On March 12th 1881 a British Guiana-born defender, Andrew Watson, made history at Kennington Oval when he led the Scottish National team out for an international against England. A match, which, I as an Englishman must admit, saw Scotland thrash England 6 goals to 1. He inflicted a terrible defeat on England.
So, who was this true sporting pioneer?
Well, he was born in Georgetown, British Guiana. His father, Peter Miller Watson, was a sugar planter, a wealthy middle-class Scot while his mother is thought to have been a black lady called Anna.
He was sent to England as a young child, to board at the Free Grammar School in Halifax, West Yorkshire. From there he went to King’s College School in London, finally on to the University of Glasgow, where he matriculated in 1875. It was here that he started playing football at a club called Parkgrove and forged his career as football’s first black player.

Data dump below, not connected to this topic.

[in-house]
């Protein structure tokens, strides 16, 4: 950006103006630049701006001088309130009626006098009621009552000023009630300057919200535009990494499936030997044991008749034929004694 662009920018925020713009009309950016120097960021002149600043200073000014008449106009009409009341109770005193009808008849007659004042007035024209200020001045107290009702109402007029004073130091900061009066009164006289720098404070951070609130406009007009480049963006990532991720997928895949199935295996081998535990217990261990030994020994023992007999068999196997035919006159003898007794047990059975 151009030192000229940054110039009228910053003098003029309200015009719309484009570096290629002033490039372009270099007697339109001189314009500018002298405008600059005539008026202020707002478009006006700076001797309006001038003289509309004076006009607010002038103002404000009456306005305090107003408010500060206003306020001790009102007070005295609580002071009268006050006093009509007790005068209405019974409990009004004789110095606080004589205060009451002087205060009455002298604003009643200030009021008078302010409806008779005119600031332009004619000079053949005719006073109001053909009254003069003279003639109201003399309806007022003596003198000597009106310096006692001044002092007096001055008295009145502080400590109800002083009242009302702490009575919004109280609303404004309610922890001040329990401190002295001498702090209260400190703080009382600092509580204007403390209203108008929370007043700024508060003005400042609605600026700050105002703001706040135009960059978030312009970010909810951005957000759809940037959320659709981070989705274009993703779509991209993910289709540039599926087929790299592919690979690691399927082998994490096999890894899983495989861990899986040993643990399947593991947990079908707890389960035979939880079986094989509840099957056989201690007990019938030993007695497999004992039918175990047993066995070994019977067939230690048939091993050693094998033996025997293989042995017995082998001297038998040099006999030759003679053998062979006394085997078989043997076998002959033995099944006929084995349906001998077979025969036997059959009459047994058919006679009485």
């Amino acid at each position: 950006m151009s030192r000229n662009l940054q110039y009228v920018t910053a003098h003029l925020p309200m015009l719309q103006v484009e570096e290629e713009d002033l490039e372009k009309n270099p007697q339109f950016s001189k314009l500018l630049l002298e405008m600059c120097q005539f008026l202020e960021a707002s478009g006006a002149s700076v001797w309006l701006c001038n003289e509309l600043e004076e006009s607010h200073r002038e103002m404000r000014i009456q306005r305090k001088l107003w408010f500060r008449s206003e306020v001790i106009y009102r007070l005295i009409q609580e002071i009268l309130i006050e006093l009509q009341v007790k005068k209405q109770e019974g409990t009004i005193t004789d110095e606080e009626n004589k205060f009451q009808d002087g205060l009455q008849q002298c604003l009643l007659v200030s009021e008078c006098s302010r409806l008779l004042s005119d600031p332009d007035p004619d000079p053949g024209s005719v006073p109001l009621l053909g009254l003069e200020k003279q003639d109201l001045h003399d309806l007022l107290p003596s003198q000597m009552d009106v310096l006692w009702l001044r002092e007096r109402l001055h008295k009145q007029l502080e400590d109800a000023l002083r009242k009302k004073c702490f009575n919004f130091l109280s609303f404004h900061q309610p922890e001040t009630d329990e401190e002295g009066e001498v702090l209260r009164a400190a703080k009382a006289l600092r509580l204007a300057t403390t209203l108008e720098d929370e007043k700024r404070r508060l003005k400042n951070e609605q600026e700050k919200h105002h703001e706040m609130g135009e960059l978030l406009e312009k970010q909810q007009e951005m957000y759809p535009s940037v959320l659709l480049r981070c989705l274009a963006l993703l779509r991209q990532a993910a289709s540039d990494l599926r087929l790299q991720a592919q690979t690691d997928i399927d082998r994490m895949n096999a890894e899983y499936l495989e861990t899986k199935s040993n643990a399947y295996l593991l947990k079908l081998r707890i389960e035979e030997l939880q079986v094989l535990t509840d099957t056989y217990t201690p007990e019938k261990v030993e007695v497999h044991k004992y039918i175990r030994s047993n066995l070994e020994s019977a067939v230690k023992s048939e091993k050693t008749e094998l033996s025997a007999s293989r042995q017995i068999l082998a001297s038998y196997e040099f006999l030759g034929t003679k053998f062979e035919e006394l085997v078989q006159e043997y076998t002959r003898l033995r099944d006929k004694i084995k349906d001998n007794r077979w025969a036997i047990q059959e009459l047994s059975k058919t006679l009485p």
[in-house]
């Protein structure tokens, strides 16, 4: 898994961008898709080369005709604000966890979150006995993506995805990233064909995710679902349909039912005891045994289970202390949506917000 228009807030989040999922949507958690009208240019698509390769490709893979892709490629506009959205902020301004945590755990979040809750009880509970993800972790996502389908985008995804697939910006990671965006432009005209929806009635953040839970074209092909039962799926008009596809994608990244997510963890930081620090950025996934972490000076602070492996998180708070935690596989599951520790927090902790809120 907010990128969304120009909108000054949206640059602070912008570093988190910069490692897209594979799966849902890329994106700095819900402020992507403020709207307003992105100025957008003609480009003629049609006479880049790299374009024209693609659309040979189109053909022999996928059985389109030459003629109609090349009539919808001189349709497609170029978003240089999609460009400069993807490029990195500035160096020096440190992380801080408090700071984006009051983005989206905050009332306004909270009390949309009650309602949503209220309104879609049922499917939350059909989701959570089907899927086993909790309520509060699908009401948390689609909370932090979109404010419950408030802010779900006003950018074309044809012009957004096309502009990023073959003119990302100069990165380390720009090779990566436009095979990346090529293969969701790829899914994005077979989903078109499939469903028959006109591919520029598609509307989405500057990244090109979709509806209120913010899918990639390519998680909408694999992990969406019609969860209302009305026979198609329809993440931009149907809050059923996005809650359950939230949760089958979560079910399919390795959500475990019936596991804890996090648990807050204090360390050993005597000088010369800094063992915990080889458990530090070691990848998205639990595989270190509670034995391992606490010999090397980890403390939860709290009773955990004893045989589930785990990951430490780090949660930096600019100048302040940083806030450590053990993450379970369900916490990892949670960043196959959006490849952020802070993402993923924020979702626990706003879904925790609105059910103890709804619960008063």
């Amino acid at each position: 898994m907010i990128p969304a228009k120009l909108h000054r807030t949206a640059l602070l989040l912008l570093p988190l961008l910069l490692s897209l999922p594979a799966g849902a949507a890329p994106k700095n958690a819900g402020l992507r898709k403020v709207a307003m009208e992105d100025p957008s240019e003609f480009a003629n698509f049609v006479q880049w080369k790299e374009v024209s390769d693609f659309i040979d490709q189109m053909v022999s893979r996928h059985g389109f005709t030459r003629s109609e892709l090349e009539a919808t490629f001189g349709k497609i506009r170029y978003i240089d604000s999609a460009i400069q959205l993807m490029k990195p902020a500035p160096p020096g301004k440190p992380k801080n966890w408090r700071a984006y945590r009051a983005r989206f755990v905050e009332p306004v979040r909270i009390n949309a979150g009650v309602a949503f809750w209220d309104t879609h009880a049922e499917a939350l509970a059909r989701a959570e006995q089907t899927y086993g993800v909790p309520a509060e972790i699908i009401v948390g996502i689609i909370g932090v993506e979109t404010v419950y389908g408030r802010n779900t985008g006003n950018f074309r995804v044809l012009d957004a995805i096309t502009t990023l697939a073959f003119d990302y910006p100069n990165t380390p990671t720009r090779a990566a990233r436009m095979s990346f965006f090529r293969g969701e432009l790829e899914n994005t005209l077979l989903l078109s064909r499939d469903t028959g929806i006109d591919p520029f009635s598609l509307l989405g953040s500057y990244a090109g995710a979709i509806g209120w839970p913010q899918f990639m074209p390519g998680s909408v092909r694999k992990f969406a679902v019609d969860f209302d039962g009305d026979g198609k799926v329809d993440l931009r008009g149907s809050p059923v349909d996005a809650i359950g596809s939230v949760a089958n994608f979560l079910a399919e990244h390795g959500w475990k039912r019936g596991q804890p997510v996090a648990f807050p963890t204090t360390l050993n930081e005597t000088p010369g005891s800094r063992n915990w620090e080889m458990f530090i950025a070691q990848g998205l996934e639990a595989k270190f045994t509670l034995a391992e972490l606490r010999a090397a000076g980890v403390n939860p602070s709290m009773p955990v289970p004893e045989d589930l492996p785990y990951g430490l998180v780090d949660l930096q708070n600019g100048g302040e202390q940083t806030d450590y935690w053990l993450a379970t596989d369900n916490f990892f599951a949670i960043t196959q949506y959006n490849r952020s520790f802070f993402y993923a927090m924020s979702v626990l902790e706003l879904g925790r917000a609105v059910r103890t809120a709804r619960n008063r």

He became known as a formidable back, who was famed for his fine tackling and neat kicking. They say he had one fault, that of kicking over his own lines when hard pressed by a dashing forward. This led to him, at the age of 23, joining the greatest Scottish team of the time, Queen’s Park, and once there his team won three cups.
From here an international career was inevitable, which he achieved on that famous day in March when he walked out at the Kensington Oval. He only had two further caps as he moved south to London to join the London Swifts. However, the rules in those days said that only Scotland-based players could play for the national team. With the London Swifts he went on to become the first black man to play in the FA Cup.
Therefore, Andrew Watson was not only the first black Scotland international player, he was the first to play in the FA Cup, also, of course, the first to play in the Football League.
Isn’t History Interesting?